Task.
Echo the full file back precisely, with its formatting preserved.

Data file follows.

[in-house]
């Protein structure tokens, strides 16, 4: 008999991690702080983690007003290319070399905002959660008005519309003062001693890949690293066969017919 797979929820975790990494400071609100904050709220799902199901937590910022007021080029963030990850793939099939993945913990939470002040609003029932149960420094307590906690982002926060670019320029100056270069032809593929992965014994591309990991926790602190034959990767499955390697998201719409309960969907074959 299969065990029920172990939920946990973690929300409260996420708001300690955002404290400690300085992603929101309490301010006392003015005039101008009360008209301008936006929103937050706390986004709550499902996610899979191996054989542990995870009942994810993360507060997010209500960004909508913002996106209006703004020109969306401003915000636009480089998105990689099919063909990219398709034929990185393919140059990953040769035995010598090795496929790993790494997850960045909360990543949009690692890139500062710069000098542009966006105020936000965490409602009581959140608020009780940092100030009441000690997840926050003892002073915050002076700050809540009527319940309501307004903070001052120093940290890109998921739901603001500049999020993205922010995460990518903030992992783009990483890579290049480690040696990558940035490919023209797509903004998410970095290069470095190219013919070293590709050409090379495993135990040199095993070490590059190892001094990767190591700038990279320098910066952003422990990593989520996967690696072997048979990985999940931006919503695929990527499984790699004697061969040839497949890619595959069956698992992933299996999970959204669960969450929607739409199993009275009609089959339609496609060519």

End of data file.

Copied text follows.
[in-house]
């Protein structure tokens, strides 16, 4: 008999991690702080983690007003290319070399905002959660008005519309003062001693890949690293066969017919 797979929820975790990494400071609100904050709220799902199901937590910022007021080029963030990850793939099939993945913990939470002040609003029932149960420094307590906690982002926060670019320029100056270069032809593929992965014994591309990991926790602190034959990767499955390697998201719409309960969907074959 299969065990029920172990939920946990973690929300409260996420708001300690955002404290400690300085992603929101309490301010006392003015005039101008009360008209301008936006929103937050706390986004709550499902996610899979191996054989542990995870009942994810993360507060997010209500960004909508913002996106209006703004020109969306401003915000636009480089998105990689099919063909990219398709034929990185393919140059990953040769035995010598090795496929790993790494997850960045909360990543949009690692890139500062710069000098542009966006105020936000965490409602009581959140608020009780940092100030009441000690997840926050003892002073915050002076700050809540009527319940309501307004903070001052120093940290890109998921739901603001500049999020993205922010995460990518903030992992783009990483890579290049480690040696990558940035490919023209797509903004998410970095290069470095190219013919070293590709050409090379495993135990040199095993070490590059190892001094990767190591700038990279320098910066952003422990990593989520996967690696072997048979990985999940931006919503695929990527499984790699004697061969040839497949890619595959069956698992992933299996999970959204669960969450929607739409199993009275009609089959339609496609060519």